Latest Corona Stories
University College of London researchers have explained for the first time the details of how the Sun’s coronal mass ejections behave when falling back onto the star’s surface.
BOGOTA D.C., Colombia, Jan.
The first powerful “X-class” solar flare of 2014, in association with another solar phenomenon, a giant cloud of solar particles known as a coronal mass ejection (CME), erupted from the sun
The first powerful "X-class" solar flare of 2014, in association with another solar phenomenon, a giant cloud of solar particles known as a coronal mass ejection (CME), erupted from the sun on Tuesday, sending radiation and particles speeding toward Earth and disrupting operations on the ground.
The sun emitted a significant solar flare peaking at 1:32 p.m. EST on Jan.7, 2014.
An enormous sunspot, labeled AR1944, slipped into view over the sun's left horizon late on Jan. 1, 2014.
A newly-released NASA visualization shows the process of the sun’s magnetic field changing polarity, with the positive and negative poles switching throughout the course of the 22 year magnetic solar cycle.
As Comet ISON heads toward its closest approach to the sun — known as perihelion — on Nov. 28, 2013, scientists have been watching through many observatories to see if the comet has already broken up under the intense heat and gravitational forces of the sun.
A complete set of mobile development, support and training services for businesses. Palo Alto, CA (PRWEB) November 19, 2013
Corona -- The corona is the luminous "atmosphere" of the Sun extending millions of kilometers into space, most easily seen during a total solar eclipse. An interesting feature of the corona is the fact that it is much hotter than the visible "surface" of the Sun; the photosphere is approximately 6000°C compared to the corona at over one million °C. The corona is much less dense than the photosphere, however, and so produces less light. The exact mechanism by which the corona is...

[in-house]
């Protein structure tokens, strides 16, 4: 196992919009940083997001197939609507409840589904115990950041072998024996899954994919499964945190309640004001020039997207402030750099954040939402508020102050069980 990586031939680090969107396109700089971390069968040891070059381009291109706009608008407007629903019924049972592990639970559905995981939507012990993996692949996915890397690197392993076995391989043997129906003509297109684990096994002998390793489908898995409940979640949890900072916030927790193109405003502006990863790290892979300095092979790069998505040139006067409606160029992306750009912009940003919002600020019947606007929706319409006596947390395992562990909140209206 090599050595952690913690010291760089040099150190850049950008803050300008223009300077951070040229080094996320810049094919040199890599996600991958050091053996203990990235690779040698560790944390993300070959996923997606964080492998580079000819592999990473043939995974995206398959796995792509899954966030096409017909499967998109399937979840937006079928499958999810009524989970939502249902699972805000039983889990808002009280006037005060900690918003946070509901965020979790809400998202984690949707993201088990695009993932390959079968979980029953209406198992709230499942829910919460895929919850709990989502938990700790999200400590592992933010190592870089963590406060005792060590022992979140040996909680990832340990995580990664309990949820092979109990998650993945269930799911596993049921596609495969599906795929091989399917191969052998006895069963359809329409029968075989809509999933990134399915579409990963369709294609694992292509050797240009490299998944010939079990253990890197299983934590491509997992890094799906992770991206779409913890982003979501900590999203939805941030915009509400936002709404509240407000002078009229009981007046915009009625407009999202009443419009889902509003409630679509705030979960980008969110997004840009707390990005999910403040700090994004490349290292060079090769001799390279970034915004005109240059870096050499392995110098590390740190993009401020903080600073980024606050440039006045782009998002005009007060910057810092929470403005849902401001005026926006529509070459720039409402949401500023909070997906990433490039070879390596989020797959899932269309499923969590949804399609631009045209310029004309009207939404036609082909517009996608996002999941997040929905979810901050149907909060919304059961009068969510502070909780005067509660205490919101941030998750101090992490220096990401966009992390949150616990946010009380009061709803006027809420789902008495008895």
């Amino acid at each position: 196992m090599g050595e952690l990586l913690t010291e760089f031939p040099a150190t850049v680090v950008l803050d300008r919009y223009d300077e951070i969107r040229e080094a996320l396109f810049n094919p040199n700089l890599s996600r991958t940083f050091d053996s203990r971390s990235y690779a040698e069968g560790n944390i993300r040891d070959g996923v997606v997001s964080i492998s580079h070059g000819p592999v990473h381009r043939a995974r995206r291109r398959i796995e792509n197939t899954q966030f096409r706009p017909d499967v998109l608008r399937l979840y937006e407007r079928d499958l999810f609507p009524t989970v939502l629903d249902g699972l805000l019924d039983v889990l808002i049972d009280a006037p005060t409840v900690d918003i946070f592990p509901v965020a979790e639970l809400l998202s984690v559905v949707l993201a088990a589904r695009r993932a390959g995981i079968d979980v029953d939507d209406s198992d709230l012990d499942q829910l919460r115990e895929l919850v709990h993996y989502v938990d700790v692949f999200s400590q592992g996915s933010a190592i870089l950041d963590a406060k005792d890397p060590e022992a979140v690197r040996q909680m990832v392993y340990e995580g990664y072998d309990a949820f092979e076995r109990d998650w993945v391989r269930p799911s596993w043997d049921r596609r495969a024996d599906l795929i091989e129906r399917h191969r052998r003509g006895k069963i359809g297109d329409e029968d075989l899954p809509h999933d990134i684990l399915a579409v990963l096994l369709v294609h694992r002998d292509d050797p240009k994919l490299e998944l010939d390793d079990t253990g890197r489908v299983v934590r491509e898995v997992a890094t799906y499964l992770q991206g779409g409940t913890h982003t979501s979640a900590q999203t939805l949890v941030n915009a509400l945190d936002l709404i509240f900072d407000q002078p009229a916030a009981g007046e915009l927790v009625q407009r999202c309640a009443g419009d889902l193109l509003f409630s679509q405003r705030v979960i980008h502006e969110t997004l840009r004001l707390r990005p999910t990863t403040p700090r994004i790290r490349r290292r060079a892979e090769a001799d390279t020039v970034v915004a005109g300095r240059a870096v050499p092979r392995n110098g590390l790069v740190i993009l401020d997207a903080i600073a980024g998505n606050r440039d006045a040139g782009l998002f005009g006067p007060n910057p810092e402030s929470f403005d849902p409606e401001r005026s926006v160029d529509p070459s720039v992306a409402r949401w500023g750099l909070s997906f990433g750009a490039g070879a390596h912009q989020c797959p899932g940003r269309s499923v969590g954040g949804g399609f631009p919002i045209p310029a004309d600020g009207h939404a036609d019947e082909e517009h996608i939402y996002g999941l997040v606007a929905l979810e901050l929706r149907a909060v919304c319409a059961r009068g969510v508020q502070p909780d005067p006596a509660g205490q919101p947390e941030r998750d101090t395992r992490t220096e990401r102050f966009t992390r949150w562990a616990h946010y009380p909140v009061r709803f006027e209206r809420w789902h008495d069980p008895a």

Solar Prominence -- Solar prominences are large arch-shaped structures observable in the solar corona. These often have a twist and occasionally become unstable, ejecting plasma and magnetic flux out from the sun. The physics of solar prominence instability is believed to be governed by magnetic forces and magnetic helicity issues. It is thought that instability occurs when a magnetic flux tube becomes excessively twisted. ----- Click here to learn more on this topic from eLibrary:
Solar Flare -- A solar flare is a violent eruption that explodes from a star's photosphere with energies equivalent to tens of millions of hydrogen bombs. Solar flares from the Sun send out a streams of highly energetic solar wind that can present a radiation hazard to spacecraft outside of planetary magnetospheres and can disrupt radio signals on Earth. Solar flares were first observed on the Sun in 1859 by English astronomer Richard Carrington. They have also been observed to...
The Sun -- intensely hot, self-luminous body of gases at the center of the solar system. Its gravitational attraction maintains the planets, comets, and other bodies of the solar system in their orbits. The sun is actually a star of about medium size; it appears larger than the other stars because of its relative nearness to the earth. The earth's distance from the sun varies from 91,377,000 mi (147,053,000 km) at perihelion to 94,537,000 mi (152,138,000 km) at aphelion (see apsis). The...
- The deadly nightshade, Atropa Belladonna, which possesses stupefying or poisonous properties.
- A sleeping-potion; a soporific.
- To mutter deliriously.